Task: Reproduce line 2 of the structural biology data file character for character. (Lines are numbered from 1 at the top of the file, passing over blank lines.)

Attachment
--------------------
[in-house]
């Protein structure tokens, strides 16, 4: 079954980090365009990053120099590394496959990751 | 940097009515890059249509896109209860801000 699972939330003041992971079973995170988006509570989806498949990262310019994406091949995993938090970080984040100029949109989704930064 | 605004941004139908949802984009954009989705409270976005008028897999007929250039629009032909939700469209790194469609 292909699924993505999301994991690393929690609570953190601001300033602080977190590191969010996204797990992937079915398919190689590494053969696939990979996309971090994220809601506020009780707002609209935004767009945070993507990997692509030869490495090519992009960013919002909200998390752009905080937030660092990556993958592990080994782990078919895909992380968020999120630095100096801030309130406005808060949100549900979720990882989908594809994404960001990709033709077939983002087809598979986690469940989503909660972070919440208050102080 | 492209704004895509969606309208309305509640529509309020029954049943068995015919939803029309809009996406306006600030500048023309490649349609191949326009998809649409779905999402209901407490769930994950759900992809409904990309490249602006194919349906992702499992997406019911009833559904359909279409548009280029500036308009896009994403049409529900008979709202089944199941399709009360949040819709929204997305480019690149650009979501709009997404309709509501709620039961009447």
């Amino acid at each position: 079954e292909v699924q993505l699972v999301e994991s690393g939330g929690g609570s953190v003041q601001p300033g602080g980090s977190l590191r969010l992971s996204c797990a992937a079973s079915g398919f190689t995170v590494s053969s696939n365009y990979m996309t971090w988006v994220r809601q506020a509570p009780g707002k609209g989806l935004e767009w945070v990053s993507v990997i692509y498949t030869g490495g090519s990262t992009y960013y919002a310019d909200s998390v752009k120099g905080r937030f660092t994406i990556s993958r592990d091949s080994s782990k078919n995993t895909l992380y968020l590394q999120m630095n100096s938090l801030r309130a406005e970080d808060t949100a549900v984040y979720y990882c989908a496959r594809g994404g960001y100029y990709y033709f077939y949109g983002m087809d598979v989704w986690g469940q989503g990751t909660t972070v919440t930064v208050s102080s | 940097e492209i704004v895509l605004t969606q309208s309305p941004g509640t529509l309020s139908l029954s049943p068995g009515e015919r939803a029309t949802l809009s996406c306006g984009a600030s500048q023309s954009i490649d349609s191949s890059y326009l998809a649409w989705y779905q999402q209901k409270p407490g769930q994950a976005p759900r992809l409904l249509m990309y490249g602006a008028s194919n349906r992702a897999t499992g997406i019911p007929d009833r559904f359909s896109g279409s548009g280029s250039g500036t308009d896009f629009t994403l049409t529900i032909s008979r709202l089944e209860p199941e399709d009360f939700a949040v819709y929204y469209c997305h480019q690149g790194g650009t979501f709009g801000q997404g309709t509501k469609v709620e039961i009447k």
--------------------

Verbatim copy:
């Protein structure tokens, strides 16, 4: 079954980090365009990053120099590394496959990751 | 940097009515890059249509896109209860801000 699972939330003041992971079973995170988006509570989806498949990262310019994406091949995993938090970080984040100029949109989704930064 | 605004941004139908949802984009954009989705409270976005008028897999007929250039629009032909939700469209790194469609 292909699924993505999301994991690393929690609570953190601001300033602080977190590191969010996204797990992937079915398919190689590494053969696939990979996309971090994220809601506020009780707002609209935004767009945070993507990997692509030869490495090519992009960013919002909200998390752009905080937030660092990556993958592990080994782990078919895909992380968020999120630095100096801030309130406005808060949100549900979720990882989908594809994404960001990709033709077939983002087809598979986690469940989503909660972070919440208050102080 | 492209704004895509969606309208309305509640529509309020029954049943068995015919939803029309809009996406306006600030500048023309490649349609191949326009998809649409779905999402209901407490769930994950759900992809409904990309490249602006194919349906992702499992997406019911009833559904359909279409548009280029500036308009896009994403049409529900008979709202089944199941399709009360949040819709929204997305480019690149650009979501709009997404309709509501709620039961009447």